How to Create a Website Design Brief: A Step-by-Step Guide

If you are a business owner, a sole trader, or a marketing executive and ever had the task of getting a website designed and built for your business, then you will know that it is not one to be taken lightly. Most people don’t know where to start. It can be like finding yourself in a pitch-black room, groping around trying to find a way out.

But it needn’t be like that if you follow the advice I’m going to give you here. Follow the steps I describe, and you will have laid the foundations that will see you through the entire process and get well-designed website completed and delivering for your business.

Before going any further, before even finding a suitable web designer, you need to create a design brief. This is your blueprint that will guide you through the entire process. Without it, you will be adrift at sea, not knowing where you are going or where you will end up. And you will be at the mercy of anyone who wants to take advantage of you along the way.

A design brief provides a detailed description of what you want your website to look like, what it should do, and who it should target. A well-crafted design brief can help you avoid miscommunications with your designer and ensure that you end up with a website that meets your expectations.

In this article, I will guide you through the steps to create a website design brief that will help you communicate your vision to your designer and get the website you want.

Step 1: Define Your Goals

The first step in creating a design brief is to define your goals for the website. What do you want the website to achieve?

Do you want to generate more leads or sales? Do you want to build brand awareness – just make people aware of your business in other words? Do you want to provide information to your customers? Do you want to sell products or services online?

You wouldn’t buy a car without knowing what you’re going to use it for. Running around town or commuting long distances? Carrying just two people or your entire family plus luggage? These types of decisions will determine what you buy and how much you will spend.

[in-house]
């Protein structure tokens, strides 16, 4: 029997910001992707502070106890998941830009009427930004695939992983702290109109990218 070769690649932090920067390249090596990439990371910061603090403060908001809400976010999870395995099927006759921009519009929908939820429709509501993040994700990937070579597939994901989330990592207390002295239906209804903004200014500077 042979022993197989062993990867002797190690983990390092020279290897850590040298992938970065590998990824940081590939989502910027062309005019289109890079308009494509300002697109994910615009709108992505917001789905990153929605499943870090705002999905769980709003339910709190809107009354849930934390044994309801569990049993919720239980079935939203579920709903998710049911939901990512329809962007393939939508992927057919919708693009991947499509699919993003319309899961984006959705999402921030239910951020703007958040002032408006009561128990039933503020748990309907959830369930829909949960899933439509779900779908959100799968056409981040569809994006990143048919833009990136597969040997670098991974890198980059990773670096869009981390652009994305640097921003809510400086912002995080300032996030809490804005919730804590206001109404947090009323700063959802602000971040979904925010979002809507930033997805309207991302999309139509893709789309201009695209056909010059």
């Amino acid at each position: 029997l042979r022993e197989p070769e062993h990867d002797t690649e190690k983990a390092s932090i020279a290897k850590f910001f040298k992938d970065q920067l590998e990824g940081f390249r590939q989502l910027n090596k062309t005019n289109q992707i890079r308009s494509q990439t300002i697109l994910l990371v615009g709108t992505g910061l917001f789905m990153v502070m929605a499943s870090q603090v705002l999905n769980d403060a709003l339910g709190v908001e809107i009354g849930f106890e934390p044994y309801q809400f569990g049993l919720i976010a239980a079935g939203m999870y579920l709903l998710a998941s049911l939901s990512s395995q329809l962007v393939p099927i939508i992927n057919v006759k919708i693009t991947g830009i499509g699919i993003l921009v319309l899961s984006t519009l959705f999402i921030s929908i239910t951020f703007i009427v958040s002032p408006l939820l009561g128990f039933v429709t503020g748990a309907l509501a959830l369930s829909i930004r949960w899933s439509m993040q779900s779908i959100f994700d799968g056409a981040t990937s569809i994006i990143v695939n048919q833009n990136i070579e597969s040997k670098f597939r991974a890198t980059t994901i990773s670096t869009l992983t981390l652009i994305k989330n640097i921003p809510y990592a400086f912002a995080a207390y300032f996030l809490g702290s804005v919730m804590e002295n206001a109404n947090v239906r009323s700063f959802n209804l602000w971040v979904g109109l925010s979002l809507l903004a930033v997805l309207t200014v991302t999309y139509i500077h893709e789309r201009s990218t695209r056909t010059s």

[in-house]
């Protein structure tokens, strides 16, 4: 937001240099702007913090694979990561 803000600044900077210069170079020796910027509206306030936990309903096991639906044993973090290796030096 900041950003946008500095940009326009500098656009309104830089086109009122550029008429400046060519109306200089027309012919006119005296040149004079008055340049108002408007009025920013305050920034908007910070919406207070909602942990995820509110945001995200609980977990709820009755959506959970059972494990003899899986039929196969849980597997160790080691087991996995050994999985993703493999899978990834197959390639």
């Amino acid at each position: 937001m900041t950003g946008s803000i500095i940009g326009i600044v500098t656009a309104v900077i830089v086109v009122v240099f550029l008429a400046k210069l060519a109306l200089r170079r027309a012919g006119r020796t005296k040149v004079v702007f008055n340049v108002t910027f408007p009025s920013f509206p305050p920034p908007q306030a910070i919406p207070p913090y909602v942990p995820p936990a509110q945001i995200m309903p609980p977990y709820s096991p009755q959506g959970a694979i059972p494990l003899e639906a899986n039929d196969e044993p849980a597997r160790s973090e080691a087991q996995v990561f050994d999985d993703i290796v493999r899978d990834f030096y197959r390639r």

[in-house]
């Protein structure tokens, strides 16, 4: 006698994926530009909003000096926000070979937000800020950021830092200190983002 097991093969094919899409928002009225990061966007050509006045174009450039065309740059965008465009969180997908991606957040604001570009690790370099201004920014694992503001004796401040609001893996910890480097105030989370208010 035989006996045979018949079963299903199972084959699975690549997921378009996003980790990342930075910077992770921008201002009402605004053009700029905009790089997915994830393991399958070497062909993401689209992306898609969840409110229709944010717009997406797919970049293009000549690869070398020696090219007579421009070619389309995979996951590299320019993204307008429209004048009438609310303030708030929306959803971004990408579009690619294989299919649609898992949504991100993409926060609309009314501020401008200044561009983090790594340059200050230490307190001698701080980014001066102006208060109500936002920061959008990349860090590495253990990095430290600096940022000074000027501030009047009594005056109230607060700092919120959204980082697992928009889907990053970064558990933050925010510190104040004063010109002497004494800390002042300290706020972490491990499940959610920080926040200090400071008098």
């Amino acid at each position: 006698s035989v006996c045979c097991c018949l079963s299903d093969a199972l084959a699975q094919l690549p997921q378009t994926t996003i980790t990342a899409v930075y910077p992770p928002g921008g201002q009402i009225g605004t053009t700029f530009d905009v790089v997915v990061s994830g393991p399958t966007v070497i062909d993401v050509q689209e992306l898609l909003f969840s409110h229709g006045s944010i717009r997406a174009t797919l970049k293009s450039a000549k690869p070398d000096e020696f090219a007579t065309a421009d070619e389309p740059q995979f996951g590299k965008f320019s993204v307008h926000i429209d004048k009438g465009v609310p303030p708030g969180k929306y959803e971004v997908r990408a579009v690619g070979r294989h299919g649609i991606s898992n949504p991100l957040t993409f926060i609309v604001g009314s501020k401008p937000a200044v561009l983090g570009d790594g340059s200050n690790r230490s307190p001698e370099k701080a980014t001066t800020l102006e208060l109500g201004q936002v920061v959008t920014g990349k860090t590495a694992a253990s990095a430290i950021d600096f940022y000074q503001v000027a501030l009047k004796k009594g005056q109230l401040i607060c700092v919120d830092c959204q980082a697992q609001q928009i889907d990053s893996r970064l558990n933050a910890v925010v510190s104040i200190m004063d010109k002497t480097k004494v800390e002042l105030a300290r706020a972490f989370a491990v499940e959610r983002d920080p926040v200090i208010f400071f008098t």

Your goals will help to guide the design of the website and determine its functionality.

Step 2: Identify Your Target Audience

The second step in creating a design brief is to identify your target audience.

Who is your website for? This is often the most difficult step for most business owners, and it is one of the most important. Get this wrong and the rest of your brief will be off course.

Your target audience may not be the most obvious, so you need to think this through carefully.

Examples of target markets that are not always obvious.

1.     Children’s movies: While children are the obvious target audience for these movies they often appeal to adults as well. For example, the Pixar movie “Inside Out” deals with complex emotions and mental health in a way that can resonate with viewers of all ages. Most of the time, adults are paying and so they are the real targets.

2.     Luxury products: Luxury products are often marketed to wealthy individuals, but they can also appeal to those who aspire to a luxurious lifestyle and are prepared to sacrifice other purchases to acquire them. These people may provide a bigger revenue stream that the wealthy individuals and, as such, can be the primary target audience.

Once, you’ve decided on your primary target audience, decide what are their interests and preferences. What drives them? How much are they likely to pay? Where do they reside? The more detail you can give about them the clearer you will become. It’s like searching for something with a telescope and then gradually getting it into focus.